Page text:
Retail prices of flower have fallen significantly since legalization (Caulkins, 2017; Smart et al., 2017). Price declines may stem from some combination of new production and processing technologies, mastery of existing processes, economies of scale, and greater competition. Policymakers pay attention to prices because they directly impact revenue from ad valorem taxes and indirectly affect health outcomes by influencing consumption. The econometric literature typically finds that demand for cannabis is relatively inelastic. Point estimates of the elasticity of demand are often somewhere in the neighborhood of −0.5, meaning that a 10% decline in retail price would increase consumption by about 5% (Davis, Geisler, & Nichols, 2016; Gallet, 2014; Ouellet et al., 2017; Pacula & Lundberg, 2013). Price responsiveness can vary by group. For example, Williams (2004) find that youth are more sensitive to price, and Pacula and Lundberg (2013) report that the evidence, though thin, suggests that falling prices increase not only the prevalence of use but also its intensity, with regular users being more price sensitive than occasional users. These patterns would be consistent with demand being more price responsive for those who spend a larger share of their disposable income on the product, as one might expect.

Legalization could greatly reduce cultivation costs (Caulkins, Kilmer, & Kleiman, 2016; Kilmer, Caulkins, Pacula, MacCoun, & Reuter, 2010). Indeed, wholesale prices have been falling throughout the period of policy liberalization. Washington’s voters passed legalization at the end of 2012. That year, the average wholesale price in Washington was about $2800 per pound (WSIN, 2012). By November 2016, the Cannabis Benchmarks spot index – a commodities price index for the American market – had fallen below $1400 per pound. Schaneman (2017) describes a Washington grower who was struggling to find buyers even at a price of $1 per gram ($454 per pound). Dundee Capital Markets (2016) reports that Aphria, a Canadian producer, has production costs of $400–$700 per pound in US dollars while producing 60 g per square foot in its greenhouses. If production costs fell to that typical of tomatoes grown in greenhouses – roughly $4 per square foot – that would work out to only $30 per pound.

It is unclear how declines in production costs might affect (pre-tax) retail prices. The question has a venerable history (Reuter & Kleiman, 1986; Kleiman, 1992). Caulkins (1990, 2007) laid out two extreme models that may bracket the actual relationship. Under the additive model, retail price equals wholesale price plus a constant, so if wholesale prices fall by $1 per gram then so will retail prices. Under the multiplicative model, retail prices are a fixed multiple of wholesale prices, so if wholesale prices fall by 10% then so will retail prices.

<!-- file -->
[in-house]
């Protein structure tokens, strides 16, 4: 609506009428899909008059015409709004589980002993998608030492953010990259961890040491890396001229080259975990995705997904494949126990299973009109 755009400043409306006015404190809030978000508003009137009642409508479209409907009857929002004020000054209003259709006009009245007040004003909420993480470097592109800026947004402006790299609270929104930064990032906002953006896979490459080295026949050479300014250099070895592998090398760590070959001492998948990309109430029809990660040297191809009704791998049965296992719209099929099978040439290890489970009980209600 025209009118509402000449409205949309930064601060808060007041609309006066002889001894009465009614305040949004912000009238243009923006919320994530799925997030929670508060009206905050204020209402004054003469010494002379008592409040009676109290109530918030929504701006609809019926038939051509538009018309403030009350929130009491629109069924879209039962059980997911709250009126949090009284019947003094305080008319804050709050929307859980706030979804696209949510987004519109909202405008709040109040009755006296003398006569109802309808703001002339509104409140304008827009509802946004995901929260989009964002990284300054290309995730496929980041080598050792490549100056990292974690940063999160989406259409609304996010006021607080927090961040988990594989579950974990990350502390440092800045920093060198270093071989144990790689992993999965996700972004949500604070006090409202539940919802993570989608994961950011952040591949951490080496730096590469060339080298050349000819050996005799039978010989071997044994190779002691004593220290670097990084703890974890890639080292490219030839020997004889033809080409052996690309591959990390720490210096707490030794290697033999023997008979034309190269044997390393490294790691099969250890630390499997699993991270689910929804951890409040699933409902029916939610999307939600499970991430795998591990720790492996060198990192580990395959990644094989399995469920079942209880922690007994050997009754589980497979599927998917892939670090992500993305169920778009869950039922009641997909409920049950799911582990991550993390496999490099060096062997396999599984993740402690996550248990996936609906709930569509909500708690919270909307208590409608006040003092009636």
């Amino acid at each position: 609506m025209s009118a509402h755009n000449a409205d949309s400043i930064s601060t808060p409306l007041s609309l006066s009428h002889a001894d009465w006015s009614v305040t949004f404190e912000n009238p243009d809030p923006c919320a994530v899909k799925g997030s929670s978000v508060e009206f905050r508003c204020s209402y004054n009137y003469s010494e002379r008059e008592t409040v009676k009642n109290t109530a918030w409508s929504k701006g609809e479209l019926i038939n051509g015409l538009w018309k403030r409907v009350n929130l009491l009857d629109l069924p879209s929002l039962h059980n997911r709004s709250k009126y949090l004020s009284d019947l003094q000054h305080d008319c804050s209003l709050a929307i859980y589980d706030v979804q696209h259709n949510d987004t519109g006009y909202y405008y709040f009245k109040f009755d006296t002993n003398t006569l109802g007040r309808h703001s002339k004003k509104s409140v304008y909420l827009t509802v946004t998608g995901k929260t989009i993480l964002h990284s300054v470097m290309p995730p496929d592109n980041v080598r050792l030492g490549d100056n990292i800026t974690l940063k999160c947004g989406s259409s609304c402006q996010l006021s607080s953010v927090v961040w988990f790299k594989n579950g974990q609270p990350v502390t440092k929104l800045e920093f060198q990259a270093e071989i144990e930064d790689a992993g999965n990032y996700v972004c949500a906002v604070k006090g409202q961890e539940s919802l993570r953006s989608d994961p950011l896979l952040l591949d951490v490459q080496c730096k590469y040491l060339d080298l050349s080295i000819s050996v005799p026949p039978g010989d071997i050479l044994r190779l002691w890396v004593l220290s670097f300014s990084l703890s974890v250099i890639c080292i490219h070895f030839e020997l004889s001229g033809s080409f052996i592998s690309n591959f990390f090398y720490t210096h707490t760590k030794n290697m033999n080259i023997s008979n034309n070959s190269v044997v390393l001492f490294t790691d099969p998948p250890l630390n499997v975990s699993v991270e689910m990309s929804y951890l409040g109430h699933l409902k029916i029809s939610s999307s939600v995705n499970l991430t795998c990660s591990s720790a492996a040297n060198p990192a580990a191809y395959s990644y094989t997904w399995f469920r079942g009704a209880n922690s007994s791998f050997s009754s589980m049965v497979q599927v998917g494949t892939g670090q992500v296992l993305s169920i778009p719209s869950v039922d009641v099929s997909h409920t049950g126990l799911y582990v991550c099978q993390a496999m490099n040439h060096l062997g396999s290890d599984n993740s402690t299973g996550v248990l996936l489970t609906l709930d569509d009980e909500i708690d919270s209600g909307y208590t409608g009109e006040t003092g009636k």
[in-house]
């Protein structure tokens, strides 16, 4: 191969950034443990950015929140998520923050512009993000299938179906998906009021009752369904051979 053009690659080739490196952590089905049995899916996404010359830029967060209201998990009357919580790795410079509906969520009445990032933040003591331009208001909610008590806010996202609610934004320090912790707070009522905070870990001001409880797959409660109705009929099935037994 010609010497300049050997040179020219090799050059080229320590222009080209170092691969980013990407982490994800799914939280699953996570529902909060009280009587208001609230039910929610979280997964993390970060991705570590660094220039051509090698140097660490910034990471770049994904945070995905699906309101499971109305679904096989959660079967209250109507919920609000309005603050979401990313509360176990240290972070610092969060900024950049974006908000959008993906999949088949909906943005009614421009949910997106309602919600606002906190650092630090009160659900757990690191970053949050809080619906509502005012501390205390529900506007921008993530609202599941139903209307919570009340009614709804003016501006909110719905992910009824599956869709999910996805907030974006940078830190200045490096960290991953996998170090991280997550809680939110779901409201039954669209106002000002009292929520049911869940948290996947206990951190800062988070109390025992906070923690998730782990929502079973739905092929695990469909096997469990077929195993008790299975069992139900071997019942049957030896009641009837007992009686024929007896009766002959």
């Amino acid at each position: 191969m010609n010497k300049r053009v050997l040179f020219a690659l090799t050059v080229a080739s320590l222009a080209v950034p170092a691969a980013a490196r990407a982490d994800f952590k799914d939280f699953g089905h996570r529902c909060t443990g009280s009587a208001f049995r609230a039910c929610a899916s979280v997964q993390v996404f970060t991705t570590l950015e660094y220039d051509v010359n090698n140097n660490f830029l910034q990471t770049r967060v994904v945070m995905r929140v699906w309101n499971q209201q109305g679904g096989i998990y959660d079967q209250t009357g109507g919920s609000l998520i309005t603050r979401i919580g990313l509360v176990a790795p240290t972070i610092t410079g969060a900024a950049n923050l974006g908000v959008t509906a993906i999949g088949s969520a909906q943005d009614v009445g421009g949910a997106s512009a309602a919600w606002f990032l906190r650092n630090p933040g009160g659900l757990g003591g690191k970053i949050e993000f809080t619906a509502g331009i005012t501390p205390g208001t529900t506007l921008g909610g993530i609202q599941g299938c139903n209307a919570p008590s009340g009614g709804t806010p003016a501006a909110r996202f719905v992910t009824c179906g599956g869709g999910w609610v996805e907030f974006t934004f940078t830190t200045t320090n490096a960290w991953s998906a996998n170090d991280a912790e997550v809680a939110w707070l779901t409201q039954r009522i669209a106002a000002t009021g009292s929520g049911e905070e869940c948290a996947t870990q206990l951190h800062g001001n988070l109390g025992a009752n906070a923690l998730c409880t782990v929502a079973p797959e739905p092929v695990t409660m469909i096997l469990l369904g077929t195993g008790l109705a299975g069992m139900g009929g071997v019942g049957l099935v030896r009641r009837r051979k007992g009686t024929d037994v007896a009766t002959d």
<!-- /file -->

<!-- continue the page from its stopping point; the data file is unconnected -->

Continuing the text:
Washington State’s seed-to-sale data provide a unique opportunity to examine this relationship directly because they follow individual units of cannabis as they move from producer to processor and down to retail sale. By contrast, past analyses based on law enforcement data could be vulnerable to selection biases if, say, retail enforcement focused on places or types of the drug that tended to have higher prices than did wholesale enforcement. For example, if retail prices pertained to sinsemilla in the interior of the United States and wholesale price data came from Mexican “commercial grade” marijuana near the Southwest border that might artificially inflate measured markups.

Technical details pertaining to the database complicate finding the price a producer (farmer) was paid by a processor for a particular unit of cannabis, so the present analysis compares the price customers paid the retail store with the (wholesale) price the retailer paid the processor for that same unit of cannabis. One might view this as a lower-level wholesale price to distinguish it from producer (farm gate) prices or prices that pertain to transactions between processors.

Fig. 3 plots the average retail vs. processor prices by quarter, a 45° dashed line, and a line representing a constant 3:1 ratio of retail to wholesale prices for usable marijuana (left hand panel) and extracts (right hand panel). Average prices for extracts jumped up and down sharply in the first few quarters. It is not clear whether that is simply because there were so few observations, whether the extracts market had not matured, or whether perhaps some stores were not yet recording data on extracts correctly, but the plotting points for extracts start from Q2 2015 to avoid those early gyrations.